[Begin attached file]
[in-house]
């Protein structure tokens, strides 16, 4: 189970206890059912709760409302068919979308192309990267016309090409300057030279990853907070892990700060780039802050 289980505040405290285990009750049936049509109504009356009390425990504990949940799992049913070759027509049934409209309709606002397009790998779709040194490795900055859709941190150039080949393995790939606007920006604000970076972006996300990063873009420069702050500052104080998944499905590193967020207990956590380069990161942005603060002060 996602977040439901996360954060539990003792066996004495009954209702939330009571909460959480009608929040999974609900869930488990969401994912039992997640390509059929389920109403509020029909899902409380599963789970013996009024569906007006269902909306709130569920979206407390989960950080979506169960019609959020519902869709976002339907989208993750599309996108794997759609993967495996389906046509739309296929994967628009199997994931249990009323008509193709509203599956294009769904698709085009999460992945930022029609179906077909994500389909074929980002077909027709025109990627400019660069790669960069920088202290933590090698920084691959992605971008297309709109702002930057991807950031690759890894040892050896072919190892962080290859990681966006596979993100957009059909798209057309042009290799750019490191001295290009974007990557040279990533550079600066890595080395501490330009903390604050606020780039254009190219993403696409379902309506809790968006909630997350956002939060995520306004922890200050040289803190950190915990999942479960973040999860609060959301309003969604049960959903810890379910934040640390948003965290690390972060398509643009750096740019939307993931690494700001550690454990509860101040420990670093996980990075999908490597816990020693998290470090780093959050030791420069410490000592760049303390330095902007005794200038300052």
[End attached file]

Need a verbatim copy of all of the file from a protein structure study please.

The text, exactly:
[in-house]
């Protein structure tokens, strides 16, 4: 189970206890059912709760409302068919979308192309990267016309090409300057030279990853907070892990700060780039802050 289980505040405290285990009750049936049509109504009356009390425990504990949940799992049913070759027509049934409209309709606002397009790998779709040194490795900055859709941190150039080949393995790939606007920006604000970076972006996300990063873009420069702050500052104080998944499905590193967020207990956590380069990161942005603060002060 996602977040439901996360954060539990003792066996004495009954209702939330009571909460959480009608929040999974609900869930488990969401994912039992997640390509059929389920109403509020029909899902409380599963789970013996009024569906007006269902909306709130569920979206407390989960950080979506169960019609959020519902869709976002339907989208993750599309996108794997759609993967495996389906046509739309296929994967628009199997994931249990009323008509193709509203599956294009769904698709085009999460992945930022029609179906077909994500389909074929980002077909027709025109990627400019660069790669960069920088202290933590090698920084691959992605971008297309709109702002930057991807950031690759890894040892050896072919190892962080290859990681966006596979993100957009059909798209057309042009290799750019490191001295290009974007990557040279990533550079600066890595080395501490330009903390604050606020780039254009190219993403696409379902309506809790968006909630997350956002939060995520306004922890200050040289803190950190915990999942479960973040999860609060959301309003969604049960959903810890379910934040640390948003965290690390972060398509643009750096740019939307993931690494700001550690454990509860101040420990670093996980990075999908490597816990020693998290470090780093959050030791420069410490000592760049303390330095902007005794200038300052």